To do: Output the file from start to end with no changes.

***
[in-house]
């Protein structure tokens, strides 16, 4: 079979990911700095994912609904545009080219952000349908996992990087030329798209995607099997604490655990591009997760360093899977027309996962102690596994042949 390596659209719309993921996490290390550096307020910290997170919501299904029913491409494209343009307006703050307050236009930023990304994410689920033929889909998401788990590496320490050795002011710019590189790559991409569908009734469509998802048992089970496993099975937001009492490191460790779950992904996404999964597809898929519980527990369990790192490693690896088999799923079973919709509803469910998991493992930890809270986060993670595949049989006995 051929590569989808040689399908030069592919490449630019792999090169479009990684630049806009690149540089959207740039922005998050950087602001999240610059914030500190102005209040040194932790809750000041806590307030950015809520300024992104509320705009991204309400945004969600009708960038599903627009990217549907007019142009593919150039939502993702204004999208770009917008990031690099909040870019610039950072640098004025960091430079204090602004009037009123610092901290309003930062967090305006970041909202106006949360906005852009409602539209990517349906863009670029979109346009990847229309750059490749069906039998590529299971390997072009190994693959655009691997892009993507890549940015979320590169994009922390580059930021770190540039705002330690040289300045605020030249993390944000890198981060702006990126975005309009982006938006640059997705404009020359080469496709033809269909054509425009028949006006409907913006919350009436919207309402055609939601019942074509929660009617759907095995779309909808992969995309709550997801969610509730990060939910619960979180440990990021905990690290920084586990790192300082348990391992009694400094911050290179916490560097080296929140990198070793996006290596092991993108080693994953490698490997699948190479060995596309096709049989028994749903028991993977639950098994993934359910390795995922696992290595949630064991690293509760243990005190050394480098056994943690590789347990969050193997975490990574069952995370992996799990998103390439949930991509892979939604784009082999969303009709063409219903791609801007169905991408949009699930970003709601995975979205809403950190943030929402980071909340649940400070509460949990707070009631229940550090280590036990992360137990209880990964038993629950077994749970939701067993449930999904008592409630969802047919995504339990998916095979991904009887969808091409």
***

[in-house]
């Protein structure tokens, strides 16, 4: 079979990911700095994912609904545009080219952000349908996992990087030329798209995607099997604490655990591009997760360093899977027309996962102690596994042949 390596659209719309993921996490290390550096307020910290997170919501299904029913491409494209343009307006703050307050236009930023990304994410689920033929889909998401788990590496320490050795002011710019590189790559991409569908009734469509998802048992089970496993099975937001009492490191460790779950992904996404999964597809898929519980527990369990790192490693690896088999799923079973919709509803469910998991493992930890809270986060993670595949049989006995 051929590569989808040689399908030069592919490449630019792999090169479009990684630049806009690149540089959207740039922005998050950087602001999240610059914030500190102005209040040194932790809750000041806590307030950015809520300024992104509320705009991204309400945004969600009708960038599903627009990217549907007019142009593919150039939502993702204004999208770009917008990031690099909040870019610039950072640098004025960091430079204090602004009037009123610092901290309003930062967090305006970041909202106006949360906005852009409602539209990517349906863009670029979109346009990847229309750059490749069906039998590529299971390997072009190994693959655009691997892009993507890549940015979320590169994009922390580059930021770190540039705002330690040289300045605020030249993390944000890198981060702006990126975005309009982006938006640059997705404009020359080469496709033809269909054509425009028949006006409907913006919350009436919207309402055609939601019942074509929660009617759907095995779309909808992969995309709550997801969610509730990060939910619960979180440990990021905990690290920084586990790192300082348990391992009694400094911050290179916490560097080296929140990198070793996006290596092991993108080693994953490698490997699948190479060995596309096709049989028994749903028991993977639950098994993934359910390795995922696992290595949630064991690293509760243990005190050394480098056994943690590789347990969050193997975490990574069952995370992996799990998103390439949930991509892979939604784009082999969303009709063409219903791609801007169905991408949009699930970003709601995975979205809403950190943030929402980071909340649940400070509460949990707070009631229940550090280590036990992360137990209880990964038993629950077994749970939701067993449930999904008592409630969802047919995504339990998916095979991904009887969808091409």